Delving into the past of a big cat: Clouded leopard redefined (January 24, 2011) -- Using genetic and morphological analyses, researchers have recently demonstrated that the clouded leopard (Neofelis) should not only be classified into two species, but that one of which even comprises two distinct subspecies. ... > full story

Light controls a worm's behavior: Scientists commandeer organism's nervous system without wires or electrodes (January 23, 2011) -- Physicists and bioengineers have developed an optical instrument allowing them to control the behavior of a worm just by shining a tightly focused beam of light at individual neurons inside the organism. ... > full story

Contagious cancer thrives in dogs by adopting host's genes (January 23, 2011) -- A curious contagious cancer, found in dogs, wolves and coyotes, can repair its own genetic mutations by adopting genes from its host animal, according to a new study. ... > full story

Could oysters be used to clean up Chesapeake Bay? (January 23, 2011) -- Chronic water quality problems caused by agricultural and urban runoff, municipal wastewater, and atmospheric deposition from the burning of fossil fuels leads to oxygen depletion, loss of biodiversity, and harmful algal blooms. This nutrient pollution is prevalent in many coastal marine and estuarine ecosystems worldwide. Chesapeake Bay is the largest estuary in North America and although many efforts have been taken to improve its water quality, nutrient pollution still keeps it at unacceptable levels. In a new study, biologists have measured the nutrient removal capacity of the Eastern oyster, Crassostrea virginica. ... > full story

Long-distance migration may help reduce infectious disease risks for many animal species (January 23, 2011) -- It's a common assumption that animal migration, like human travel across the globe, can transport pathogens long distances, in some cases increasing disease risks to humans. In some cases, animal migrations could actually help reduce the spread and prevalence of disease and may even promote the evolution of less-virulent disease strains, according to new research. ... > full story

Scientists successfully use sedation to help disentangle North Atlantic right whale (January 23, 2011) -- Scientists have successfully used at-sea chemical sedation to help cut the remaining ropes from a young North Atlantic right whale on January 15 off the coast of Cape Canaveral, Fla. The sedative given to the whale allowed the disentanglement team to safely approach the animal and remove 50 feet of rope which was wrapped through its mouth and around its flippers. ... > full story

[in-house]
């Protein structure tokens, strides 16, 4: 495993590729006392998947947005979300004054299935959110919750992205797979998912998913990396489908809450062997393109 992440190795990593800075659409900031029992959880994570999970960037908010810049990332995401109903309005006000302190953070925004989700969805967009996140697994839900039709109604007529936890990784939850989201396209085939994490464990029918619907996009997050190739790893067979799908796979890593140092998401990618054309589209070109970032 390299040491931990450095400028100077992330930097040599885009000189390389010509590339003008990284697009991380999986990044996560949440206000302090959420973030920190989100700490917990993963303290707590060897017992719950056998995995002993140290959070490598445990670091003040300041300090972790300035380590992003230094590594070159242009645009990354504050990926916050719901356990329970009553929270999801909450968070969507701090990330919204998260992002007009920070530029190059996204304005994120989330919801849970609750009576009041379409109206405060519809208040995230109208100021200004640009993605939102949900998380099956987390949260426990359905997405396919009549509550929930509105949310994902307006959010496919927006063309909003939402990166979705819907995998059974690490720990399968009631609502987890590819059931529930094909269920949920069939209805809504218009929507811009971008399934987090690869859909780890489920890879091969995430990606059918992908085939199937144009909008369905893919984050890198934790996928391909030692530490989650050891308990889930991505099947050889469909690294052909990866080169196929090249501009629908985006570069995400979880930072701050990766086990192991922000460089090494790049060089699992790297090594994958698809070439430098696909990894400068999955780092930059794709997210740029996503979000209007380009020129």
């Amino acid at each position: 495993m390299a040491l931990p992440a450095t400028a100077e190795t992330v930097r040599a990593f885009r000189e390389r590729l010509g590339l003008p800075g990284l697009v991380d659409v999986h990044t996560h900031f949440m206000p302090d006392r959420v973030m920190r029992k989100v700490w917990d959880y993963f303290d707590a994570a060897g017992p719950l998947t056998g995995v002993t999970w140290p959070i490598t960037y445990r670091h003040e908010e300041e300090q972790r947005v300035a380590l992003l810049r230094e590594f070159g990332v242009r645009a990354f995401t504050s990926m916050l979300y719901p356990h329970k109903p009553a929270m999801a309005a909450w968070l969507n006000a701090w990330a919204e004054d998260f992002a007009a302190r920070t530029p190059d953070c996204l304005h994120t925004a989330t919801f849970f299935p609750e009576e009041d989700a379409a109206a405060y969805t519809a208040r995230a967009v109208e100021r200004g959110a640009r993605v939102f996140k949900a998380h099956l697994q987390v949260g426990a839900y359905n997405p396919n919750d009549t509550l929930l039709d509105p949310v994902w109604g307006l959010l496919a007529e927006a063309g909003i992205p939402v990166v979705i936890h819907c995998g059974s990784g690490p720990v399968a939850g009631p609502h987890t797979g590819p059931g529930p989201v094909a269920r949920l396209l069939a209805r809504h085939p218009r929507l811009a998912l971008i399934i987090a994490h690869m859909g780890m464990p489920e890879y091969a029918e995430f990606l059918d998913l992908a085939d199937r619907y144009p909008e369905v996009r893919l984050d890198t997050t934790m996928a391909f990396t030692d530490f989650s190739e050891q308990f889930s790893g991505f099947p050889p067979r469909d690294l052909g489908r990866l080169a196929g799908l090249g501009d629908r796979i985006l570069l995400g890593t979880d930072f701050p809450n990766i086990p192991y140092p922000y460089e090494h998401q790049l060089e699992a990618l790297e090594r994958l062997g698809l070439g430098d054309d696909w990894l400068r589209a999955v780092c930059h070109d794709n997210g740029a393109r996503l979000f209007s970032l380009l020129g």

Global pacts like REDD ignore primary causes of destruction of forests, new study suggests (January 23, 2011) -- A new study by some of the world's top experts on forest governance finds fault with a spate of international accords, and helps explain their failure to stop rampant destruction of the world's most vulnerable forests. The report suggests that global efforts have too often ignored local needs, while failing to address the most fundamental challenge to global forest management -- that deforestation usually is caused by economic pressures imposed from outside the forests. ... > full story

Cracking a tooth: 3-D map of atoms sheds light on nanoscale interfaces in teeth, may aid materials design (January 22, 2011) -- Using a highly sophisticated atomic-scale imaging tool on a sea creature's tooth, two researchers have peeled away some of the mystery of organic/inorganic interfaces that are at the heart of tooth and bone structure. They are the first to produce a three-dimensional map of the location and identity of millions of individual atoms in the complex hybrid material that allows the animal to literally chew rock. ... > full story

Defense mechanism against bacteria and fungi deciphered (January 22, 2011) -- To defend microbial attacks, the human body naturally produces a group of antibiotics, called defensins. An interdisciplinary team of biochemists and medical scientists has now deciphered the mechanism of action of a defensin, hitherto looked upon as exhibiting only minor activity. Their results might be useful in future drug development for inflammatory and infectious diseases. Nature now presents their findings online ahead of the print publication. ... > full story

Islands in the sky: How isolated are mountain top plant populations? (January 22, 2011) -- Do mountain tops act as sky islands for species that live at high elevations? Are plant populations on these mountain tops isolated from one another because the valleys between them act as barriers, or can pollinators act as bridges allowing genes to flow among distant populations? ... > full story

Montrealers are feeding fish Prozac; Research shows influence on brain activity while long-term consequences are unclear (January 22, 2011) -- Around one in four Montrealers take some kind of anti-depressant, and according to new research, the drugs are passing into the waterways and affecting fish. The findings are internationally significant as the city's sewage treatment system is similar to that in use in other major cities. ... > full story